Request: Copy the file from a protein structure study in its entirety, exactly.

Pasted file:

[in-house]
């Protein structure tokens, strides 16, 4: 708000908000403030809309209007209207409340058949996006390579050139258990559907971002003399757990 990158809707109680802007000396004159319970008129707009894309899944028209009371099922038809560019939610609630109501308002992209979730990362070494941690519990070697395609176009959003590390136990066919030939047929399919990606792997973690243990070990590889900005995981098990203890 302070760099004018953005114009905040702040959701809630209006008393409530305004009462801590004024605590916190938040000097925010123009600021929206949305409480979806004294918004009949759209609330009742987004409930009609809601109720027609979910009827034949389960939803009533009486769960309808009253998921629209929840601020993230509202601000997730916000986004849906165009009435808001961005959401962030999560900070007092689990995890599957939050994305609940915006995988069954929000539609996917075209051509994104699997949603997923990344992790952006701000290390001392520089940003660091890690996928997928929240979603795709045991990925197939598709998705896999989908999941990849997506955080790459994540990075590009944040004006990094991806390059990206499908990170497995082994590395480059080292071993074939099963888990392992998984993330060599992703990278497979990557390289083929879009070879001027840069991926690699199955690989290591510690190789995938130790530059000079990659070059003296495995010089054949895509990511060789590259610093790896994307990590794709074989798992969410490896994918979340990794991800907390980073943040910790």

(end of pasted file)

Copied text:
[in-house]
């Protein structure tokens, strides 16, 4: 708000908000403030809309209007209207409340058949996006390579050139258990559907971002003399757990 990158809707109680802007000396004159319970008129707009894309899944028209009371099922038809560019939610609630109501308002992209979730990362070494941690519990070697395609176009959003590390136990066919030939047929399919990606792997973690243990070990590889900005995981098990203890 302070760099004018953005114009905040702040959701809630209006008393409530305004009462801590004024605590916190938040000097925010123009600021929206949305409480979806004294918004009949759209609330009742987004409930009609809601109720027609979910009827034949389960939803009533009486769960309808009253998921629209929840601020993230509202601000997730916000986004849906165009009435808001961005959401962030999560900070007092689990995890599957939050994305609940915006995988069954929000539609996917075209051509994104699997949603997923990344992790952006701000290390001392520089940003660091890690996928997928929240979603795709045991990925197939598709998705896999989908999941990849997506955080790459994540990075590009944040004006990094991806390059990206499908990170497995082994590395480059080292071993074939099963888990392992998984993330060599992703990278497979990557390289083929879009070879001027840069991926690699199955690989290591510690190789995938130790530059000079990659070059003296495995010089054949895509990511060789590259610093790896994307990590794709074989798992969410490896994918979340990794991800907390980073943040910790």